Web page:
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August 2005


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Bracing for impact

Preparing for coming bioinformatics conferences, I shudder to think of the talks that sound great in the program but turn out just to be the nth naive bioinformatician. Five things I really don't want to hear again this (but probably will) later this year.
  1. Reductionism and Better understanding used in conjuction with biologist, who supposedly don't get the whole picture because they only study one protein in their life. Used by computer science graduates that just downloaded two different data sets from the web, whacked it through R and think the biologists were just waiting for it.
  2. Overviews that consist of introduction, methods, results, discussion and conclusion but no word on the subject.
  3. Pointing out groups of genes as interesting and ask for experimental validation thereof. Every gene is interesting be it conserved or specific, abundant or crucially regulated. The most boring gene would be highly interesting, wouldn't it?
  4. Complaining about errors in public data bases. A common theme in presentation from people who were incapable of restocking the pipet tip racks are pointing out errors in annotations or relabeling of genes. Such behaviour should be punished by taking those peoples code and highlight the errors in their comments (or lack thereof) on the conference web site.
  5. Names of proteins - If you've been working on isolating a protein it's your undisputed right to christen it. If you want to call it after the teenage mutant ninja turtles or simply p4.1, go ahead. If you have named your variables $aaa, or britney.h you are just as guilty anyway.
Thanks, but no, thanks, Dr. Freeman, I have no use for your crowbar now that I wrote this rant.
Greg Tyrelle (guest) - 2005-08-24 18:01

I couldn't agree more

This is a classic post, brought a smile to my face on every point.

The condescending tone taken by some "computer scientists" towards "biologists" during their presentations has often had me on the verge of angry outbursts. I don't think this will last much longer. There seem to be many biologists with sufficient computational skills to feel comfortable in both areas, this was noticed by many at ISMB (see point 2.).

The end result of this is that the importance of "just doing bioinformatics" will diminish. I predict that to make real contributions in the future, a lab will not be just computational or purely wet-lab based, but a combination of both (this is what systems biology is really about).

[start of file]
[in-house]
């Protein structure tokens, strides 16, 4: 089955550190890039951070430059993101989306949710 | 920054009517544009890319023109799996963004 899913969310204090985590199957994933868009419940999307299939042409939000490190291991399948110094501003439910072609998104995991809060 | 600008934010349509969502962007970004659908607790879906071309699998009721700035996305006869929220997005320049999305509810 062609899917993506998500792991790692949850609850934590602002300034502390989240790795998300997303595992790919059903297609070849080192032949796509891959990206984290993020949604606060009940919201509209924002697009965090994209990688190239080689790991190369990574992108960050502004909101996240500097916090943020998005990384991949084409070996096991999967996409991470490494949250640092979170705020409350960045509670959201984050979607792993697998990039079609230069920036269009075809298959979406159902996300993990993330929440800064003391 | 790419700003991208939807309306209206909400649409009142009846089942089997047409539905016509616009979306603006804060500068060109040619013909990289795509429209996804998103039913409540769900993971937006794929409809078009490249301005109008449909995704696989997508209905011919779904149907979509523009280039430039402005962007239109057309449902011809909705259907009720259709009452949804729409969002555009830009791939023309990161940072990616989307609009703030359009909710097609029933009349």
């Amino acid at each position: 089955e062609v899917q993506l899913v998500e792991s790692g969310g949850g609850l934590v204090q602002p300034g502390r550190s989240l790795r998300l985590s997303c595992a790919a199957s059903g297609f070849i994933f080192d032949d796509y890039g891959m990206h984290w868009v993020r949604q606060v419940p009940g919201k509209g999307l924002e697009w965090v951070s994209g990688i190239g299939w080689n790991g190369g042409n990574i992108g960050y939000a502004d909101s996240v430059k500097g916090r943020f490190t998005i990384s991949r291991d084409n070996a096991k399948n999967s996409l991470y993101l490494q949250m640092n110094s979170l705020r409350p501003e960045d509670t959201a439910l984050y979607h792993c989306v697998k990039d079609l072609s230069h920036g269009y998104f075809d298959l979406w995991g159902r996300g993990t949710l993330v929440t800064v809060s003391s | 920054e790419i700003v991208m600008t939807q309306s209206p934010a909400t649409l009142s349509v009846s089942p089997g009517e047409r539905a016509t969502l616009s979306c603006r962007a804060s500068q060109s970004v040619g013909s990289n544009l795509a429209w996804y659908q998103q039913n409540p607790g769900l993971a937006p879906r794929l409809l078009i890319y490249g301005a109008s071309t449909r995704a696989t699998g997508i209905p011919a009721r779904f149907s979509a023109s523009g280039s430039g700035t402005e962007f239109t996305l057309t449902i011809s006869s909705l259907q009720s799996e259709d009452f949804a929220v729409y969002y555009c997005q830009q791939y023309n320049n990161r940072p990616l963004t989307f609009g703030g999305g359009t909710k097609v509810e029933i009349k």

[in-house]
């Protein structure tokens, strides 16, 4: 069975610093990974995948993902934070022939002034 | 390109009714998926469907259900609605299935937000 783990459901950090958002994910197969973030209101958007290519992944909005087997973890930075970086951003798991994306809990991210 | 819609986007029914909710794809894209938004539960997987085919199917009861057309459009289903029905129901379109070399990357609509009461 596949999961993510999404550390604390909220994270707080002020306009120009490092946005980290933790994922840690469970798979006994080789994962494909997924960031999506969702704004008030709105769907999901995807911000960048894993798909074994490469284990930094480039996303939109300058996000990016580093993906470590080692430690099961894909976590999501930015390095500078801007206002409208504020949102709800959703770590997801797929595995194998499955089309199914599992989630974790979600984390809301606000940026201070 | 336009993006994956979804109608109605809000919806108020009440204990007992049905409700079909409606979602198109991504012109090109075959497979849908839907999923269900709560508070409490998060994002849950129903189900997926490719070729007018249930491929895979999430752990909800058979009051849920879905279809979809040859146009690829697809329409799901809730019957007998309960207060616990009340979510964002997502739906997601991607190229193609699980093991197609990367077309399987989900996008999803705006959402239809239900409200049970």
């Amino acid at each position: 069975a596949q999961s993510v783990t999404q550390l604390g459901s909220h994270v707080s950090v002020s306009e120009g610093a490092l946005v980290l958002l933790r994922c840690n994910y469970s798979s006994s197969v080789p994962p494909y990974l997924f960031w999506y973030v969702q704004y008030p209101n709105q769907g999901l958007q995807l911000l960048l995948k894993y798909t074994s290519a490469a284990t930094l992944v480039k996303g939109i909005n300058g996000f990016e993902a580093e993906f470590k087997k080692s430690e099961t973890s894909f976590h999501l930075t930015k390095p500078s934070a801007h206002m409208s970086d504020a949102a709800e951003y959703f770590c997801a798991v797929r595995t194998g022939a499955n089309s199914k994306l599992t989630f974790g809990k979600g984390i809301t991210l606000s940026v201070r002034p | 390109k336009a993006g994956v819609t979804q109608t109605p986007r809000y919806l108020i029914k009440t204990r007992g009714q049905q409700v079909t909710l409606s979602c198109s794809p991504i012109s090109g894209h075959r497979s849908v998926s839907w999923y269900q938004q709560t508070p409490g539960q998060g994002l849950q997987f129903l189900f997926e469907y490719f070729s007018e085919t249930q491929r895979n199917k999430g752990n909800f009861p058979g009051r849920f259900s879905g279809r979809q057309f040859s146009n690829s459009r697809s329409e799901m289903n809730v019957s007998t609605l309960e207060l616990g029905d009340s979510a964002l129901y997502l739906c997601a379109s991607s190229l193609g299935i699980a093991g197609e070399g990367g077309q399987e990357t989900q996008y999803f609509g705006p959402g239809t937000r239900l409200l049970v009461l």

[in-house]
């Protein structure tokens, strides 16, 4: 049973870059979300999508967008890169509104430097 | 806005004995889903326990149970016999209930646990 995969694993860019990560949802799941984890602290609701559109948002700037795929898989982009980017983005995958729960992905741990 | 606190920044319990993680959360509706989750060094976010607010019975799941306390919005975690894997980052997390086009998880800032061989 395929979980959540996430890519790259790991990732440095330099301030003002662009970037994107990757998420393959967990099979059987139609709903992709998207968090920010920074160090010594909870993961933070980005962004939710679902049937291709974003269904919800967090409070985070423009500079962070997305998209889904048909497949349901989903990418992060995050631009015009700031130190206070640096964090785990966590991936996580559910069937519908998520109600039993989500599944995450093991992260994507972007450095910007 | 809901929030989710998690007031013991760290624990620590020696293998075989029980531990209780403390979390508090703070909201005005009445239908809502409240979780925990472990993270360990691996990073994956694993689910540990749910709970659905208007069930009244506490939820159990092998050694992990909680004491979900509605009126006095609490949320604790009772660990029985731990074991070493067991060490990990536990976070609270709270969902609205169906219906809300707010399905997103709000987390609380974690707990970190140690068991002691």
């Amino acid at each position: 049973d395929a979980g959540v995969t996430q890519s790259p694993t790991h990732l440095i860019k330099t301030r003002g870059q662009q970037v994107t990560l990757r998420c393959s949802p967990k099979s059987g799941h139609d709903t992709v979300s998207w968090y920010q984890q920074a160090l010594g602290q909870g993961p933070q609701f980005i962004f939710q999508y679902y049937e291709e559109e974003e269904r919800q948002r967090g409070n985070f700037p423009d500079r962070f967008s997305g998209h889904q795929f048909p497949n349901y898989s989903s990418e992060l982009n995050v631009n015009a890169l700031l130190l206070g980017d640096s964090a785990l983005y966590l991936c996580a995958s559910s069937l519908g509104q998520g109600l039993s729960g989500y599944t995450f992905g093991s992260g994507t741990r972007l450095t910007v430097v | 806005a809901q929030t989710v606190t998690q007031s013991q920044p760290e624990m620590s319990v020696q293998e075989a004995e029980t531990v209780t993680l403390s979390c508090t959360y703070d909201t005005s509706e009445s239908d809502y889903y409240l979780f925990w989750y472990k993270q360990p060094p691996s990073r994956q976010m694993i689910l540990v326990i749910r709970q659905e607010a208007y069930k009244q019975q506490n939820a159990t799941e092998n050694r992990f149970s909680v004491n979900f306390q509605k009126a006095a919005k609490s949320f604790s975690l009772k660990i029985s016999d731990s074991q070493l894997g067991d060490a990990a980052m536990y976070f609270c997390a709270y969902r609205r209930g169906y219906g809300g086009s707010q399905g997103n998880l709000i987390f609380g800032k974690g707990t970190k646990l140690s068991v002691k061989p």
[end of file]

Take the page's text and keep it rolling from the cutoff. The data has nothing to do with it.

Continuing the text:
See also Sean Eddy's rant in PLOS.

spitshine - 2005-08-24 19:38

On the other hand

There are many computer scientists who have great respect for the complexity of the biology out there - and the number of CS pundits with little respect for the biologist is decreasing, fortunately.
I met a number of people with pure mathematics background that aquired deep insights into the biological systems they study, at least from my simplistic point of view. In fact, I know an economics graduate with an astounding insight into bioinformatics - it's just the pure naivity (and arrogance) of a small regrowing group that happens to be around in every bioinformatics conference.
Steve Mount (guest) - 2005-08-26 06:15

Thanks for the link

Well, I'm in general agreement with this whole discussion, but I really enjoyed the rant by Sean Eddy, particularly since I have participated a bit in the NIH roadmap process. Thanks for the link.
FiReaNG3L (guest) - 2005-08-25 05:53

An issue with the unregulated naming of genes / proteins

"If you've been working on isolating a protein it's your undisputed right to christen it"

Sure, I agree. But the problem arise when 2-5 groups discover the same protein / gene and name it. Not only in their 'discovery' paper, but in subsequent ones as well. And then, 2-5 organisms decide that this is a nonsense, and decide to rename the protein. With different names.

I'm doing microarray data analysis and honestly, subsequent data mining to understand the biological significance of a list of changed genes is a nightmare. It's not rare to see 15-20 different names, for a single protein. [NAME A] OR [NAME B] OR ... [NAME Z] in pubmed is lots of fun. Luckily, some tools can partially automate this research now (Chilibot, among others), but this is far from perfect.

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